As a continuation of An Overview of Bankruptcy Terms and Definitions (Part 1), here are some additional key terms commonly involved in bankruptcy proceedings:
- Discharge: The legal term that refers to debt that is eliminated through the bankruptcy process. While a number of unsecured debts can be discharged by bankruptcy, debt that doesn’t qualify to be discharged includes student loan debt, child support payments and any other court-ordered payments (such as restitution or spousal support payments).
- Exemptions: The types of property (including the maximum allowed value for such property) that is not considered to be part of the bankruptcy estate that will be liquidated to pay off creditors. Exemptions can include – up to a maximum allowed value – a borrower’s home, car and personal items, such as jewelry, clothing, musical instruments and job-related tools.
- Fair Debt Collections and Practices Act (FDCPA): A federal statute that was first enacted in 1977 and amended a number of times since, one of the most important amendments were passed in 2006. The FDCPA is intended to get rid of potentially abusive creditor practices (used in an effort to collect debt) and to give borrowers recourse to holding abusive creditors legally accountable for abusive behaviors.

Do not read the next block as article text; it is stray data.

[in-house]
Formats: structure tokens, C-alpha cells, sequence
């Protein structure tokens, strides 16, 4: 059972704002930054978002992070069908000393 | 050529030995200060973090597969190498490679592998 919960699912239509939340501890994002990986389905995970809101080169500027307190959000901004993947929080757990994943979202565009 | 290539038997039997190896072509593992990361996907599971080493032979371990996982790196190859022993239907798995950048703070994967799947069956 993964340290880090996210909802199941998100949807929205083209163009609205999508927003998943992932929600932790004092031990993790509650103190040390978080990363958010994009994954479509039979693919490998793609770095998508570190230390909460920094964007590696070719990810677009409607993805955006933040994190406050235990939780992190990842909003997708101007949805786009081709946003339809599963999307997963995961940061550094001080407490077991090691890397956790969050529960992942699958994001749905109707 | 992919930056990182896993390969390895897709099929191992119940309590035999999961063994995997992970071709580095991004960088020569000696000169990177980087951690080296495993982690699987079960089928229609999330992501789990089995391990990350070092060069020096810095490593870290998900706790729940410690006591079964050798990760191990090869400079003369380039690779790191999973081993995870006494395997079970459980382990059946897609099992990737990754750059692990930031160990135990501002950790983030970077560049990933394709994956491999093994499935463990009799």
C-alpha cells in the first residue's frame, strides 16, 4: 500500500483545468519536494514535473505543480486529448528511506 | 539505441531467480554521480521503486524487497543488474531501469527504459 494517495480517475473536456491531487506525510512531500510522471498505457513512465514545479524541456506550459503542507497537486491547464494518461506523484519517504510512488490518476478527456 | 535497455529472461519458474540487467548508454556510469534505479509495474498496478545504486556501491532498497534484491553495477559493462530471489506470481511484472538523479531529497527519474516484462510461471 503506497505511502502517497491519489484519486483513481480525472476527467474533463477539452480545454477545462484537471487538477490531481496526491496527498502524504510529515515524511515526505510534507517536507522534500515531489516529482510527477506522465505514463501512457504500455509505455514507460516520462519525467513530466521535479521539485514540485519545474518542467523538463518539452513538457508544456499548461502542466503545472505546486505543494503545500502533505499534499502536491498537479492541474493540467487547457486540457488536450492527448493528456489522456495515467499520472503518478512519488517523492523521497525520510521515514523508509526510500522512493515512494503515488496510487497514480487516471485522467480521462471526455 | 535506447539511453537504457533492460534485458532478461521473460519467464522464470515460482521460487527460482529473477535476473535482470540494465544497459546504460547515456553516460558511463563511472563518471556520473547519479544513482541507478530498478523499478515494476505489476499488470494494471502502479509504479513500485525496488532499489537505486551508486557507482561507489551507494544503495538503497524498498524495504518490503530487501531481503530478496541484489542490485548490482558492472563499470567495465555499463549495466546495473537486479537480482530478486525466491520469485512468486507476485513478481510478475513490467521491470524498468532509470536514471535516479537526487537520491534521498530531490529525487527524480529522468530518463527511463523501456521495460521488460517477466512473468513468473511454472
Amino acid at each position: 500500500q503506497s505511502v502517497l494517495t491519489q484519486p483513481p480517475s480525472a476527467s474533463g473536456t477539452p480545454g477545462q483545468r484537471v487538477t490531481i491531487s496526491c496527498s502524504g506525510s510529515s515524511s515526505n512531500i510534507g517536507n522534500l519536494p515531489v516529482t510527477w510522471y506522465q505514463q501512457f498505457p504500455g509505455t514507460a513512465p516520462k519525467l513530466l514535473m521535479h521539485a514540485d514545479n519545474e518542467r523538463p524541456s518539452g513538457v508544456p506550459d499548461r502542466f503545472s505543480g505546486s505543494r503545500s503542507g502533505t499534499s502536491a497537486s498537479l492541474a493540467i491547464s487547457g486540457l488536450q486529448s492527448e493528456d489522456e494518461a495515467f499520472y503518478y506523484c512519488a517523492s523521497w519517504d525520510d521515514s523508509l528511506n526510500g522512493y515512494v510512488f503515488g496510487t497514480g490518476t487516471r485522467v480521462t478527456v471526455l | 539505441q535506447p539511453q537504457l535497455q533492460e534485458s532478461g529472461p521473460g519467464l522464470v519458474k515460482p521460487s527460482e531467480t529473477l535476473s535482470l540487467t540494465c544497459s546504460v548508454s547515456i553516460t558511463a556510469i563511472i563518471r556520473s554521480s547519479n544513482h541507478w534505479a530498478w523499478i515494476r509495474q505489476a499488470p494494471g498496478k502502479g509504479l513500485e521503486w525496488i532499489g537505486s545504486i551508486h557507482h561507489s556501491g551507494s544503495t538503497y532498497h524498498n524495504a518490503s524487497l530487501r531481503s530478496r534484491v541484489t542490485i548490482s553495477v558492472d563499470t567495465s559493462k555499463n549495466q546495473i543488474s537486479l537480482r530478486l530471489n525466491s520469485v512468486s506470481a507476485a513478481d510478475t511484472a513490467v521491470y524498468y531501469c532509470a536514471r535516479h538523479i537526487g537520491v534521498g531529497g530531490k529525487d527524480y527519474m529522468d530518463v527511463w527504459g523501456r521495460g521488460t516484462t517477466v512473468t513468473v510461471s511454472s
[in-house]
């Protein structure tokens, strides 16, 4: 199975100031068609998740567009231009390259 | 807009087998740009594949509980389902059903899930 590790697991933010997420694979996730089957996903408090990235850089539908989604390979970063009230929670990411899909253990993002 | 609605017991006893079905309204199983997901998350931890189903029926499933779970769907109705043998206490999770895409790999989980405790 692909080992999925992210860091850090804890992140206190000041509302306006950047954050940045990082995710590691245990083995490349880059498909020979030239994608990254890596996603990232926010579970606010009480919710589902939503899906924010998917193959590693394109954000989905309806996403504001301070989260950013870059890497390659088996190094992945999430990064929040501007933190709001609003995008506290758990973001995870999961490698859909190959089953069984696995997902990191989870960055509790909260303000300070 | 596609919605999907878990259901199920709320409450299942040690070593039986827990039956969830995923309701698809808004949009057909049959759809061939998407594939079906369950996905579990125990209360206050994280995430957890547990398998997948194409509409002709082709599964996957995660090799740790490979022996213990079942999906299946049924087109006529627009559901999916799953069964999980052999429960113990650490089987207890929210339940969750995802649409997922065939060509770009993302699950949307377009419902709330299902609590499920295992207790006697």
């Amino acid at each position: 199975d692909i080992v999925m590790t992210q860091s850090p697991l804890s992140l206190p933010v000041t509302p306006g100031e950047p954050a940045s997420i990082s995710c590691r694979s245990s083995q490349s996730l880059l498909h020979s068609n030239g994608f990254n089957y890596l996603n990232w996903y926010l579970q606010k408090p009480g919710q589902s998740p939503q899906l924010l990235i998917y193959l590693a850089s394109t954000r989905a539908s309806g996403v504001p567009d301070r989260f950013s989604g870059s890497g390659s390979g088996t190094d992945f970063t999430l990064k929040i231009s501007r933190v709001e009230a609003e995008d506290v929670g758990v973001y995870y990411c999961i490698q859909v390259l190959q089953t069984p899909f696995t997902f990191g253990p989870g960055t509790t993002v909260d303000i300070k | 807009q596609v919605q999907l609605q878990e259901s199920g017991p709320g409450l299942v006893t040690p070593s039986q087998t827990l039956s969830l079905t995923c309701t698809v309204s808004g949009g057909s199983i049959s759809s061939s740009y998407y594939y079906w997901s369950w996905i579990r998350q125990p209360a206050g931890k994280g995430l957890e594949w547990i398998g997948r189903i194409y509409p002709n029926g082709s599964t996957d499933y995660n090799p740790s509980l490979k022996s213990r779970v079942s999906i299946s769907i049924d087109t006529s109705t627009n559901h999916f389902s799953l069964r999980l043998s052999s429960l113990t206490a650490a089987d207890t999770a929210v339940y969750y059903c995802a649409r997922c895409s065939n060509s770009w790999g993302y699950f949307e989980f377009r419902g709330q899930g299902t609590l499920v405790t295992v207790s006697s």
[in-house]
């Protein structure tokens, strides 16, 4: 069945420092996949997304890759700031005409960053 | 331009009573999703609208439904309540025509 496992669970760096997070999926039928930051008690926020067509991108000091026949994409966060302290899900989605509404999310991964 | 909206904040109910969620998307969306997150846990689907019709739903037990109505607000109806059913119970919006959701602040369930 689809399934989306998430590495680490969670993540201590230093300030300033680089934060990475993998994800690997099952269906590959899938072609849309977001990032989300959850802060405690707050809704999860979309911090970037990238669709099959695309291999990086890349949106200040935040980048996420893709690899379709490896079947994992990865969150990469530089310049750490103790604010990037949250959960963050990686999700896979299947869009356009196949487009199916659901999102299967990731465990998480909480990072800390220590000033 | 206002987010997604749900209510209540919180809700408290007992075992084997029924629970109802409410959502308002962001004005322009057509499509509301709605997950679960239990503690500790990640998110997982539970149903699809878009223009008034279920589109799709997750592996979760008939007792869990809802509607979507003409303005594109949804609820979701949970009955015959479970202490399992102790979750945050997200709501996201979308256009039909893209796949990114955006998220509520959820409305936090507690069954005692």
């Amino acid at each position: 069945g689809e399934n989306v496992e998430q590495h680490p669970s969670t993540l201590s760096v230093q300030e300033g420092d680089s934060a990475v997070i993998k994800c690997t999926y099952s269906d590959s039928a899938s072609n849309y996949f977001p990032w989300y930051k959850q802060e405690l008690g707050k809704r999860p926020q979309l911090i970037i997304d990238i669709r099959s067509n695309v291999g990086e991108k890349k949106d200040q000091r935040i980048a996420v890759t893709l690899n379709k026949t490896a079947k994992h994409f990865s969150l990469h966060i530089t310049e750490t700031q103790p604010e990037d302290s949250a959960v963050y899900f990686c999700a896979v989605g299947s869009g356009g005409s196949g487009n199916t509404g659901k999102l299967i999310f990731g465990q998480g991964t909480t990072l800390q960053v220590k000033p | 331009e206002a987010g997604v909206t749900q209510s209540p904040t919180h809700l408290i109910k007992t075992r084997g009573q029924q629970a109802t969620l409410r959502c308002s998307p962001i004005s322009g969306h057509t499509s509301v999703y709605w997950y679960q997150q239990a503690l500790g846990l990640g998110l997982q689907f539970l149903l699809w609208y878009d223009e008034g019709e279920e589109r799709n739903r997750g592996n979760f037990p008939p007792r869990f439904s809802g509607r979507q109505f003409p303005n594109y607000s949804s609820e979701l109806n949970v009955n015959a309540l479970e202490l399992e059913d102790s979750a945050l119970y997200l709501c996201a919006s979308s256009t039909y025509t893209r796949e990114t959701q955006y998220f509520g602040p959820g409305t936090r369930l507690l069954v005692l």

- Garnishment: A court-order to seize part of a debtor’s wages in an effort to collect on unpaid debts.
- Secured debt: Debt that is secured by some form of collateral. Mortgages are the most common type of secured debt that borrowers filing for bankruptcy have.
- Unsecured debt: Debt not secured by some form of collateral. The most common examples of unsecured debt involved in bankruptcy cases is credit card debt and debt associated healthcare bills.
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